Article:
Date: Feb. 4, 1910

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Ranke, on testing natives of Brazil, a race notable for its feats of vision, found that their ability to discern the position of a letter or similar character at a distance, though good, was not remarkable, but fell within the range of European powers. The steppe-dwelling Kalmuks, also renowned for distant vision, being able to detect the dust of a herd of cattle at a greater distance with the naked eye than a European could with a telescope, have also been examined; and their acuity was indeed found to be very high, averaging considerably above that of Europeans; yet only one or two out of the forty individuals tested exceeded the European record, while the great majority fell within the range of good European eyes. Much the same result has been obtained from Arabs, Egyptians, and quite a variety of peoples. Among the most reliable results are those of Rivers on a wholly unselected Papuan population. He found no very exceptional individual among 115 tested, yet the average was somewhat better than that of Europeans. I had myself, through the kindness of Dr. McGee, the opportunity of testing individuals from quite a variety of races at the St. Louis Fair in 1904, and my results agree closely with those already cited, though I did not find any cases of very exceptional powers among about 300 individuals. There were a number who exceeded the best of the 200 whites whom I also tested under the same conditions, but none who exceeded or equaled the record of a few individuals who have been found in the German army. . . . Rivers has made an observation in connection with the test for eyesight, which I am able to confirm, and which is perhaps of much importance. He found that when the letter or character used in his test, the position of which had to be recognized at the greatest possible distance, was removed from him beyond the distance at which he felt that he could judge it, he could still guess it right nearly every time, though without confidence. By such guessing, one’s record in this test can be bettered considerably; and careful study enables one to see the slight and blurred indications of position which form the basis of the guessing. Now it may well be that the occupations of civilized life breed a habit of depending on clear vision, whereas the life of those who must frequently recognize objects at a great distance breeds reliance on slight indications, and so creates a favorable attitude for the test of eyesight. When this possibility is taken in connection with the deterioration of many European eyes from abuse, and in connection with the observed overlapping of all groups tested, the conclusion is not improbable that, after all, the races are essentially equal in keenness of vision. Even if small differences do exist, it is fairly certain that the wonderful feats of distant vision ascribed to savages are due to practice in interpreting slight indications of familiar objects. Both Rivers and Ranke, on testing some of the very individuals whose feats of keen sight seemed almost miraculous, found that, as tested, they had excellent but not extraordinary vision. A little acquaintance with sailors on shipboard is enough to dispel the illusion that such feats are beyond the powers of the white man.1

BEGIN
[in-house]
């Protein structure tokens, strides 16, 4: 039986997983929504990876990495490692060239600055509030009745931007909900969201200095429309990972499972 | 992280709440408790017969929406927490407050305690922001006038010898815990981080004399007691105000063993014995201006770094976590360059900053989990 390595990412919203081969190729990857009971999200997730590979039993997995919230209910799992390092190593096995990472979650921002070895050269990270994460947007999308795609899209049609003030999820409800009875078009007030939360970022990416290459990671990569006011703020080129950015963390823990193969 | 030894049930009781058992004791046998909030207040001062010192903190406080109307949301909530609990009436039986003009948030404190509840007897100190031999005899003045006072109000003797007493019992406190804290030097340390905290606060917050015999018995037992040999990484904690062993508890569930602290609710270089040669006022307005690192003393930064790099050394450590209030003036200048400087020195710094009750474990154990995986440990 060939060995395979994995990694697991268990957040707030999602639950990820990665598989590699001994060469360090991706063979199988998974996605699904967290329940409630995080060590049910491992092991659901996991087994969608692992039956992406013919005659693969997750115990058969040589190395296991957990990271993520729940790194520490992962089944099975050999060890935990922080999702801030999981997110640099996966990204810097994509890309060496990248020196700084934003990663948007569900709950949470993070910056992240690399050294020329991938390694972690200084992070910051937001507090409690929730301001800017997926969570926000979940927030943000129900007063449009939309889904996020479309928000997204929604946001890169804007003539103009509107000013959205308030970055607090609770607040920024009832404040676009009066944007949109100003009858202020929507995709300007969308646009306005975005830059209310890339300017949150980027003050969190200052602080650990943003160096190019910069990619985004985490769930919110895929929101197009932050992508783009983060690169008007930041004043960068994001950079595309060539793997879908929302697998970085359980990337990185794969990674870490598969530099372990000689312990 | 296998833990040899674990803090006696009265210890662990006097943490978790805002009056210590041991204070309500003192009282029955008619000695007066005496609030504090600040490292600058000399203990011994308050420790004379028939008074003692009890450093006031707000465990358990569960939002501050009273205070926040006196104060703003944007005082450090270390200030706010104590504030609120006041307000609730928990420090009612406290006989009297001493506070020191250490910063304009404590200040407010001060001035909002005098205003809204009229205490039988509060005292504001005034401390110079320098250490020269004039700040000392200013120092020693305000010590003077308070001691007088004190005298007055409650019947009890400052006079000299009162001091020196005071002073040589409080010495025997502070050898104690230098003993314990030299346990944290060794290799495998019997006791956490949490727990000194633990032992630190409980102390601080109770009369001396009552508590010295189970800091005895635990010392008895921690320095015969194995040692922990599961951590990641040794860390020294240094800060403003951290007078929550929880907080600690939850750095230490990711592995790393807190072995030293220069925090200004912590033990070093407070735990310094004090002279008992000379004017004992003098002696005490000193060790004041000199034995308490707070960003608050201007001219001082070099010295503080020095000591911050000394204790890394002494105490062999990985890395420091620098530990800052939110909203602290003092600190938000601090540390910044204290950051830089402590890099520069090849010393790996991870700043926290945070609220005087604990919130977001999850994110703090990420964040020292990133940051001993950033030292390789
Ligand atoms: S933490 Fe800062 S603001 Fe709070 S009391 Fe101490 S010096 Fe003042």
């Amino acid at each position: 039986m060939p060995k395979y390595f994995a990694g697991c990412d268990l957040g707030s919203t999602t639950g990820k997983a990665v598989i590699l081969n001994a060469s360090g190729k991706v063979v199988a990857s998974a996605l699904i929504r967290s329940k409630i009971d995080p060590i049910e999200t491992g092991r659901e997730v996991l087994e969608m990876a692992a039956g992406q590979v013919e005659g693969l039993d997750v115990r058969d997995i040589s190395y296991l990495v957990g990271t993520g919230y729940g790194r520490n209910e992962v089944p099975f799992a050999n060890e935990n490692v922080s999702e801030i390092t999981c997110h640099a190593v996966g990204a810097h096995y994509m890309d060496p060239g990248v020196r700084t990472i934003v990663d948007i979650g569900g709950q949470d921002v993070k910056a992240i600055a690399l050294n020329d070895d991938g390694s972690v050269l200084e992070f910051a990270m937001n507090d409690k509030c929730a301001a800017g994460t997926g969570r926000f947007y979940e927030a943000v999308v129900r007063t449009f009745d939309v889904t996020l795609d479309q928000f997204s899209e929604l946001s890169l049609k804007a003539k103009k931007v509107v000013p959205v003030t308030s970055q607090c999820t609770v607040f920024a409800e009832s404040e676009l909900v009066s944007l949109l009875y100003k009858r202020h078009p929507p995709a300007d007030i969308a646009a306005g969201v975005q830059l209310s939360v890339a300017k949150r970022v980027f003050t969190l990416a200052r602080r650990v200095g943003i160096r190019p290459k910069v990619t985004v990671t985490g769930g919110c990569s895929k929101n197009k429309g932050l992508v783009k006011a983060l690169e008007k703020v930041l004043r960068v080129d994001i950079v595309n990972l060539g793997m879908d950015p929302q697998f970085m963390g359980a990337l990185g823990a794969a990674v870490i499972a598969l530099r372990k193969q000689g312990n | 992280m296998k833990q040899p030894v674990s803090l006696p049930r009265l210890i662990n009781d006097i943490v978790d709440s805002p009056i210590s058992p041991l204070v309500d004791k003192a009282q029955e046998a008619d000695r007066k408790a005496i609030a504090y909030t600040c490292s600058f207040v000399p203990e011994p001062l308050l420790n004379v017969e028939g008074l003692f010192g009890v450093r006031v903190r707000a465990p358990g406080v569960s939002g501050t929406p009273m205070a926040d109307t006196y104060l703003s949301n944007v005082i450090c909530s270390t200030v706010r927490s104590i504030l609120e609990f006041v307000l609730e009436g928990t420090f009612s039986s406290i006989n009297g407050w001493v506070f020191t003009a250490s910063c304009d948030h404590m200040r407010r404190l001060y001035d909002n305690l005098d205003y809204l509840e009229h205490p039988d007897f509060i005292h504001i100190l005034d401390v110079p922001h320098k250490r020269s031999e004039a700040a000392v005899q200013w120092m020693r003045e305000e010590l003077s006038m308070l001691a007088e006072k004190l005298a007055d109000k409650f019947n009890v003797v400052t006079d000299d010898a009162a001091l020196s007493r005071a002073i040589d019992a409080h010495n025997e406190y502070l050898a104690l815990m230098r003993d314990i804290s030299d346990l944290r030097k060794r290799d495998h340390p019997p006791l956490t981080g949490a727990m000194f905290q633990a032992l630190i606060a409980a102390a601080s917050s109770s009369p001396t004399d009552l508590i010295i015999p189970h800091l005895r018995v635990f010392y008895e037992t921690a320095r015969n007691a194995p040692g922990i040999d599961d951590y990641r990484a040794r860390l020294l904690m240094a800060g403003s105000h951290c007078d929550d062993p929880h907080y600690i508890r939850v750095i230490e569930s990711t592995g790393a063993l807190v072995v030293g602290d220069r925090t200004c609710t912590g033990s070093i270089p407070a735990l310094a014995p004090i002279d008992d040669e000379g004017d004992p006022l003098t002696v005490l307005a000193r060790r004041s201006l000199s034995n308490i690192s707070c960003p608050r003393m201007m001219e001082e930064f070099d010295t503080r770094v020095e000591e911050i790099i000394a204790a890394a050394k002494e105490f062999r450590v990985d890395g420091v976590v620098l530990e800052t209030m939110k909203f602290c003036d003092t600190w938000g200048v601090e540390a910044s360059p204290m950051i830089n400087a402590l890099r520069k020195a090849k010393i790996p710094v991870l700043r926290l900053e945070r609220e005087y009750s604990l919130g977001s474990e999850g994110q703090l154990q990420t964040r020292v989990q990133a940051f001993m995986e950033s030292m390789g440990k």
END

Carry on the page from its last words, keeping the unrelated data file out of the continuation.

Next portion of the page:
1Woodworth, R.S., n/an/an/an/a"Racial Differences in Mental Traits," , Feb. 4, 1910.

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Chicago: Sci. in Primitive Behavior: An Introduction to the Social Sciences, ed. Thomas, William I. (New York: McGraw-Hill Book Company, Inc., 1937), Original Sources, accessed September 22, 2023,

MLA: . Sci., in Primitive Behavior: An Introduction to the Social Sciences, edited by Thomas, William I., New York, McGraw-Hill Book Company, Inc., 1937, Original Sources. 22 Sep. 2023.

Harvard: , Sci.. cited in 1937, Primitive Behavior: An Introduction to the Social Sciences, ed. , McGraw-Hill Book Company, Inc., New York. Original Sources, retrieved 22 September 2023, from